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Polished to perfection: Manicure artists nail elite designs

Thursday, March 14, 2013, 8:55 p.m.
 

The canvas is the nail.

Manicurists become artists when creating designs on fingers and toes.

“Nail art is fun,” says Merita Blocker, a nail technician at Alta Villa Spa and Salon, Downtown. “It definitely takes skill and a steady hand and some God-given talent. You have to have an eye for nail art.”

You also have to know your client to be able to gauge if a certain design fits her lifestyle, Blocker says. Nails are a way to express personality. Blocker has customers who have a lot of flair and fashion sense and who love the latest trends in clothing and accessories, so why not dress up their nails, too?

“If someone is more reserved, I am not going to put anything outlandish on them,” says Blocker, who often practices a design on herself and family members first.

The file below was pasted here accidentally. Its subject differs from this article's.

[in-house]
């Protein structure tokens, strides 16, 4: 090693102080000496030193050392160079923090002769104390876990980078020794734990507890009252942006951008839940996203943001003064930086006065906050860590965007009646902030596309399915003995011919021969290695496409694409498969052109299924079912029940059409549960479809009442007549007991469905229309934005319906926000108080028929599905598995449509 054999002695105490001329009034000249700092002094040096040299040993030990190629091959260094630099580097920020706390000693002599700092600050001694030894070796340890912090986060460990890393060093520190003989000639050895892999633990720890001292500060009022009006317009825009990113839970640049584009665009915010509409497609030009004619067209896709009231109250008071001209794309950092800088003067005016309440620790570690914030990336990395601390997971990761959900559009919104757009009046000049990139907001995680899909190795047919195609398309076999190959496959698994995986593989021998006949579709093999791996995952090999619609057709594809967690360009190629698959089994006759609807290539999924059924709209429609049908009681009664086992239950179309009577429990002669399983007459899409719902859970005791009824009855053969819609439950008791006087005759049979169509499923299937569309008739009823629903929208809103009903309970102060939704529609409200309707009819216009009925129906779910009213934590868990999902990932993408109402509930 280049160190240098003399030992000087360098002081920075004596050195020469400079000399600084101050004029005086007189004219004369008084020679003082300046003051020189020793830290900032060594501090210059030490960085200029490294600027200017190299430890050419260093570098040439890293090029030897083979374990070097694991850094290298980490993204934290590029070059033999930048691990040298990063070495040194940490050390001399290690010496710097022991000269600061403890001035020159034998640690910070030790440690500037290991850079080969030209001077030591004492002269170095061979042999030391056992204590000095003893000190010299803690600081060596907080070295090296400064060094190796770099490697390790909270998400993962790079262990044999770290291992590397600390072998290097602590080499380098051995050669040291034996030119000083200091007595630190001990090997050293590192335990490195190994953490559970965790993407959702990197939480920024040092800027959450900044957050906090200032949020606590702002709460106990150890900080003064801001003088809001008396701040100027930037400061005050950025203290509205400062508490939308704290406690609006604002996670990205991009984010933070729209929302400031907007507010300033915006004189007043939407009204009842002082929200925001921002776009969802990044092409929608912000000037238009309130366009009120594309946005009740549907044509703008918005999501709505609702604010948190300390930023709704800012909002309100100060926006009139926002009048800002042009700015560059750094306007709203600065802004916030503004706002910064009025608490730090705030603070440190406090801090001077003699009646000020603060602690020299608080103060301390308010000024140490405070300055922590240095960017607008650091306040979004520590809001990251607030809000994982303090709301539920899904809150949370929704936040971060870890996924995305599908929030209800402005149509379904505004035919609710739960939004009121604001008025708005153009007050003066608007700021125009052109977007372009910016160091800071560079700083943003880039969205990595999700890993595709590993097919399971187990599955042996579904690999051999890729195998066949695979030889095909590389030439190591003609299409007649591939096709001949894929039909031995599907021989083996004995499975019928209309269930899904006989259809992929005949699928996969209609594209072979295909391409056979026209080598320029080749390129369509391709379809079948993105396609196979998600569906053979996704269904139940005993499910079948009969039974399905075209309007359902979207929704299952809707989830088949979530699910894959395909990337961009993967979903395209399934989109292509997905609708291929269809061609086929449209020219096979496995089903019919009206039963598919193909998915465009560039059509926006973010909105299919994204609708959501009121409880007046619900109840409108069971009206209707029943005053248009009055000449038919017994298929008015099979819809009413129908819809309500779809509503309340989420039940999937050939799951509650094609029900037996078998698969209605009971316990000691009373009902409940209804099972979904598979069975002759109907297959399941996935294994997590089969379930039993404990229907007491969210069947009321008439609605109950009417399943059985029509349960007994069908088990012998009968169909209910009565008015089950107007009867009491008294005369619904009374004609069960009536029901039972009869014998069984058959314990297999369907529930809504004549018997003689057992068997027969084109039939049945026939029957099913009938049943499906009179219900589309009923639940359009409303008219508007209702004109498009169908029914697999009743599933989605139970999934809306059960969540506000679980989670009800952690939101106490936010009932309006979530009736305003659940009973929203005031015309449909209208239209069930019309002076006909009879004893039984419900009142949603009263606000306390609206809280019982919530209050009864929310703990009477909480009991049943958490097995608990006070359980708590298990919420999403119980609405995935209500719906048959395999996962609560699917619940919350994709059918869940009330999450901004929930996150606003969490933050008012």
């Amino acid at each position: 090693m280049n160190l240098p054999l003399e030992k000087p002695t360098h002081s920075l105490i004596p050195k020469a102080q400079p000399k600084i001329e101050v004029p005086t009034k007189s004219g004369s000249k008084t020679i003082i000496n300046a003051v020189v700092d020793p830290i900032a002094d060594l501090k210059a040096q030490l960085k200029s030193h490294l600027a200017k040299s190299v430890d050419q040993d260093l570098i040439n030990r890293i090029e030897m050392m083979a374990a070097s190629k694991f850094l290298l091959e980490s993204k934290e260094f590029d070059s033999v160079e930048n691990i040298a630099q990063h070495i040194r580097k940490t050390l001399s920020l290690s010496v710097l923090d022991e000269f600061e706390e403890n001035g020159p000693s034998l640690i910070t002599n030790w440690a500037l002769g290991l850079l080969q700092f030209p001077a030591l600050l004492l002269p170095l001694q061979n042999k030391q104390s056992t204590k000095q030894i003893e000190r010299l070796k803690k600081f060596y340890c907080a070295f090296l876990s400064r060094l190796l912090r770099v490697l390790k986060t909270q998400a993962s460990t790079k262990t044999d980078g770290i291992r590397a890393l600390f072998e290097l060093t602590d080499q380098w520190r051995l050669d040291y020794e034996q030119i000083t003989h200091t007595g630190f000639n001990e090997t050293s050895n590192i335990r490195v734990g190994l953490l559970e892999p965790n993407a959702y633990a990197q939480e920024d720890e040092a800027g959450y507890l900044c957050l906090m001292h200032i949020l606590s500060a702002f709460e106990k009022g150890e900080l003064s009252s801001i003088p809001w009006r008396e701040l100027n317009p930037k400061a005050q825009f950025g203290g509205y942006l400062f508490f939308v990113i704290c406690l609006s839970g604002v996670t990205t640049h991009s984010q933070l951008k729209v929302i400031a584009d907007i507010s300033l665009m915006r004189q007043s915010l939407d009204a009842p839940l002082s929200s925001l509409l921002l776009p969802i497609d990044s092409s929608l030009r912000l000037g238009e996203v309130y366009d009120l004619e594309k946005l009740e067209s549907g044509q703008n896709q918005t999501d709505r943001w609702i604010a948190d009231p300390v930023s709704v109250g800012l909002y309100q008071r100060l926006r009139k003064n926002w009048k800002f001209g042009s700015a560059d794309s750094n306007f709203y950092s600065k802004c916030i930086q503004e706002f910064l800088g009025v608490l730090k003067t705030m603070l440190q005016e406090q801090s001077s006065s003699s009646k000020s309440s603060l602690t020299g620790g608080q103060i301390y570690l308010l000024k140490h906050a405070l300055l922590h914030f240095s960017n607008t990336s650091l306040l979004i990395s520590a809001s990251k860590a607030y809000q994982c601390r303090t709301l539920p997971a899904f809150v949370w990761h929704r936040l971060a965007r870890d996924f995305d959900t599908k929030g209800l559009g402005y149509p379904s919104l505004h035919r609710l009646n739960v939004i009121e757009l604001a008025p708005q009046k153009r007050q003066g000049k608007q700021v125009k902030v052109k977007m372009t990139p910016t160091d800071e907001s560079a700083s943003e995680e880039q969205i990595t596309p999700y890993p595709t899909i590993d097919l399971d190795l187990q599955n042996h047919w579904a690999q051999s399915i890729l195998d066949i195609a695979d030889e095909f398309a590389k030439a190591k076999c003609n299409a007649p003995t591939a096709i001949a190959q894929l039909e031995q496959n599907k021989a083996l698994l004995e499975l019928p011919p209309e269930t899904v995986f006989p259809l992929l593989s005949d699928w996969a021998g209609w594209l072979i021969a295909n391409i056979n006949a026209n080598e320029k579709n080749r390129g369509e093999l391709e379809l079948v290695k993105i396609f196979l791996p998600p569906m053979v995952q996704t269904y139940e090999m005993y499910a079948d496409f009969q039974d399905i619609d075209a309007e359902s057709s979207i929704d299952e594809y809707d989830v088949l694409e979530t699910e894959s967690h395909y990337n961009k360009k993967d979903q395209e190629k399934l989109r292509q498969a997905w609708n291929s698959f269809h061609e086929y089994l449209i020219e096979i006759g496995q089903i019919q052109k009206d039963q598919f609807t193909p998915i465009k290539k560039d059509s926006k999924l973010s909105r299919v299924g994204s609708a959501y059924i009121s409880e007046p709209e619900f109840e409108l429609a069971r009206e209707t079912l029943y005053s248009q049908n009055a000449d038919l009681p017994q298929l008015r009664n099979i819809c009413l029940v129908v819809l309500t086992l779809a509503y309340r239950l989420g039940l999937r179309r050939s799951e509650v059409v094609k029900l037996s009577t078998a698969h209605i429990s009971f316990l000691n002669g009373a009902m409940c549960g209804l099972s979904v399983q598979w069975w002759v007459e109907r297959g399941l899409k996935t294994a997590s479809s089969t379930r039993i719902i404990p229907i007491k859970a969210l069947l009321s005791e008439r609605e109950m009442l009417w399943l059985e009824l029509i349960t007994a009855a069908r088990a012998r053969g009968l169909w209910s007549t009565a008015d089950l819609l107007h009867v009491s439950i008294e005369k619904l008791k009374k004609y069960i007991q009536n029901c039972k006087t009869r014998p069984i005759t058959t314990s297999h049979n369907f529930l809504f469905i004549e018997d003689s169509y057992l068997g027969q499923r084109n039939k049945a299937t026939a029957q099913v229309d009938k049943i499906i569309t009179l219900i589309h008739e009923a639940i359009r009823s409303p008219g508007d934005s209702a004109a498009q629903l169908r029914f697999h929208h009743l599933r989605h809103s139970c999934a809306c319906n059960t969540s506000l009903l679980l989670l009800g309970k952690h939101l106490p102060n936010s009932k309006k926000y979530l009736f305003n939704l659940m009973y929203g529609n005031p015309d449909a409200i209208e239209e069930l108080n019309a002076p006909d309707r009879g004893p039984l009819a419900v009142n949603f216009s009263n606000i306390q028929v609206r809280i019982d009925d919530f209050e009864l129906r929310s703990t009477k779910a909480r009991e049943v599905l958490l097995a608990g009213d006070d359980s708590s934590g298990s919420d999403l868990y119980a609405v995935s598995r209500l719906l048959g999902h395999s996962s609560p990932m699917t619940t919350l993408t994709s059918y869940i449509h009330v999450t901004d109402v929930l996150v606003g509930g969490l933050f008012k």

Mastering nail art requires an attention to detail, nail technicians say. Manicurists begin by painting basic dots, lines, bows and checkers and add jewels and gemstones.

“You can put anything on a nail,” says Stephanie Lavery, editor-in-chief of Nail It! magazine. “Nail art ... allows manicurists to be creative.”

The traditional French manicure — a pink, beige or nude base with a white tip — now includes different colors such as black, white or even jewel tones and possibly adding some embellishments or doing a reverse option.

Pretty much anything you do to nails can be done on toes, manicurists say.

“Professionals can really take your nails to the next level,” Lavery says.

Nail art is for all nail sizes, say experts at Zoya.

Don't be afraid of nail art if you have shorter, natural nails — simply scale things down a bit, they advise. Highlight a single nail with a focal color or detail to make the trend work for you. When you feel more comfortable, move on to an ombre flow of color, interesting topper, textured polish or fun-colored nail tip/moon combination.

“Some women still like to match (a pedicure and manicure), but it is not necessary,” says Brenda Schuck, nail technician at Sognatore, Downtown. “Find what works for you.